Wednesday, November 30, 2011

Travel Tips: Leaving Suvarnabhumi, Pt 2

Airline check-in counters at Suvarnabhumi
In Part One about flying out of Suvarnabhumi International you saw reference shots of the public portions of the departure area; what you'd encounter before going through Passport Control. Today (with a couple of photographic exceptions, like the one above) you'll get an idea of what it's like past that, on the way to the departure gates.

By the Yak you saw guarding the currency exchange yesterday is a small Family Mart where you can purchase some last-minute items (or cheap packaged snacks), but remember that you won't be allowed to carry liquids and the usual forbidden things through the security still ahead of you and there will be plenty of opportunities to buy souvenirs and duty free items closer to the gates.

At the Passport Control windows they'll stamp your passport with an exit stamp and collect the departure form they stapled to it when you arrived. You did keep that in a safe place, didn't you? You'd better hope so, or you're likely to miss your flight while you arm wrestle with Thai Immigration.

The entrance to Passport Control, with the wait lines out of view

Immediately past those desks you'll come to a downward sloping area that will bring you to the security check point, where you'll have to do the usual screening: all metal out of your pockets, laptops out of their cases, sometimes (but not always) shoes, that sort of thing.  No liquids over 3 ounces (88 milliliters), no knives or flammables - most of you already know the drill.

Past Security you'll see guide signs that will direct you to the gate area (such as D6)indicated on your boarding pass. Don't be fooled into thinking it's only a few steps away, because it's not - the boarding gate "arms" stretch out a ways. It's liable to take you at least 10 to 15 minutes to get there, depending on how much stuff you're hauling along with you - and if you make any stops at all along the way to browse, use the rest room, grab a newspaper or whatever.

A personable man selling real designer watches at a duty free shop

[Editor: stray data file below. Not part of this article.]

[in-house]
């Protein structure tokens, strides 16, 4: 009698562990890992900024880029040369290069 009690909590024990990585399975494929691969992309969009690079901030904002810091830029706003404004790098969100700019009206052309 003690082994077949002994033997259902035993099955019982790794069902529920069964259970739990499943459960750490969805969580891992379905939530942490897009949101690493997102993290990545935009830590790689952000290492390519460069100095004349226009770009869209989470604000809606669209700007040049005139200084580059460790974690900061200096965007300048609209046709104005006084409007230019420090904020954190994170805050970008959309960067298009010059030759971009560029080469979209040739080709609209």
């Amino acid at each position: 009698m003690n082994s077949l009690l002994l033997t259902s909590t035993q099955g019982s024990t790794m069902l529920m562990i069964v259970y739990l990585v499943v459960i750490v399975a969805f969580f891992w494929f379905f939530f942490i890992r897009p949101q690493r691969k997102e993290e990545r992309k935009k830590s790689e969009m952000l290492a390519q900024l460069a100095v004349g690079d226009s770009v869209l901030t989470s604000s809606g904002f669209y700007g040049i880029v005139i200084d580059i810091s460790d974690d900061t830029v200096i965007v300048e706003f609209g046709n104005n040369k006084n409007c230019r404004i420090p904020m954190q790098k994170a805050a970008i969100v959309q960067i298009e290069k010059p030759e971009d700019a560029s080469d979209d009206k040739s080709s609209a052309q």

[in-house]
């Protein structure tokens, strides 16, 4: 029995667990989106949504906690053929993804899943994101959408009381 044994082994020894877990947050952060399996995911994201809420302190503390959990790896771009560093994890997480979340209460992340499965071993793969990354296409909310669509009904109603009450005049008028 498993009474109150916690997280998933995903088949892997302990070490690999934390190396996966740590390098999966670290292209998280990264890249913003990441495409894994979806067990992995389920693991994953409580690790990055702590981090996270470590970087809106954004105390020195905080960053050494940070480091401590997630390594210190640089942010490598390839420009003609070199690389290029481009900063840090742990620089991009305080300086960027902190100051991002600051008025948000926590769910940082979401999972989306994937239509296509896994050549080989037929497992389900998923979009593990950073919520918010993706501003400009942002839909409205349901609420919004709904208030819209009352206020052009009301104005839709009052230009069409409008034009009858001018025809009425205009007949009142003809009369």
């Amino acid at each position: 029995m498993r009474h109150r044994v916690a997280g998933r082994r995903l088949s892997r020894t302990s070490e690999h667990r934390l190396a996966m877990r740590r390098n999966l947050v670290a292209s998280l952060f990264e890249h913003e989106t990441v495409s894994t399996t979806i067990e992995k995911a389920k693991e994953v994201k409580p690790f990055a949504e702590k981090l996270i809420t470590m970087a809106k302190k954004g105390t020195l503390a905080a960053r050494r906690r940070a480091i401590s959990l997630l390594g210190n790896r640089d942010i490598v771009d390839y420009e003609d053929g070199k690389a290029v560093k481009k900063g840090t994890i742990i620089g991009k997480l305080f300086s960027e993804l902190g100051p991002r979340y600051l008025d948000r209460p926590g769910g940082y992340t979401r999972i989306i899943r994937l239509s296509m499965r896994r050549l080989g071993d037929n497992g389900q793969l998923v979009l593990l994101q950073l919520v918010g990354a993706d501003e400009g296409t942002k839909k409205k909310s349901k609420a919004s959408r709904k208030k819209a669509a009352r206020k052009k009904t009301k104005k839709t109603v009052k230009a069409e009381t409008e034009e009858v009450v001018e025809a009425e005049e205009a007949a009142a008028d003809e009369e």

There are stretches of moving walkways along the lengthy arms of the airport, and I've usually found them in service.  If nothing else they give you an opportunity to look around better for a couple of minutes, instead of having to be vigilant about moving along through a crowd of people hauling their stuff around; all too often oblivious that there are others around them.

I always enjoy the brief respite of a moving walkway

There are many, many places to shop, eat and drink along the way. Duty free liquor and cigarette shops, Tourism of Thailand (ToT) "locals" handicraft souvenirs, duty free fragrances, skin conditioners and make up, and a good variety of eateries. There's even a branch of Mango Tree, the touristy but interesting Thai restaurant on Soi 6 in the off of Suriwong Road. It's a flat out guarantee that some of you know where that location is.

The Suvarnabhumi location of Mango Tree

A variety of shops at an intersection toward the gate area.

The panorama below is similar to the one I used a couple of days ago, but slightly different.  The images were taken while looking down one of the gate arms. I kind of like it, so I'm including it today. Something I haven't mentioned is that the portions of these corridors that are translucent are a springy canvas-type material.  While they're waterproof to protect from the rain and moisture they also serve as drum heads during a downpour, and create a rumble that can equal slightly distant thunder.  It's pretty impressive.

Another reason to allow a little extra time is that walking along these corridors you get some interesting views of the aircraft, tarmac, sky and surrounding areas:

You saw a different view of these windows in the 28 August 2010 post about the window washers at Suvarnabhumi - a job I'd not care to try. While up above they sometimes walk around on the canvas-type rooftop I mentioned above, and I've even observed some of them bounce around on it a bit, as though they're on a trampoline.

Once you've arrived at your gate sign you have a choice of a ramp or stairs down to the actual waiting area where you'd show your boarding pass and then wait to be called to board the plane.  There are a few video monitors, usually showing news or a sporting event or some such thing, but I'd strongly suggest bringing a book or whatever you normally use to entertain yourself.

I met someone once who was already online, looking to book their next trip back to the Land of Smiles. That sounded like a good idea to me.

I hope this helps some of you newer visitors.  Comments are always welcome, and if I can help with any other questions you can drop me an email any time at

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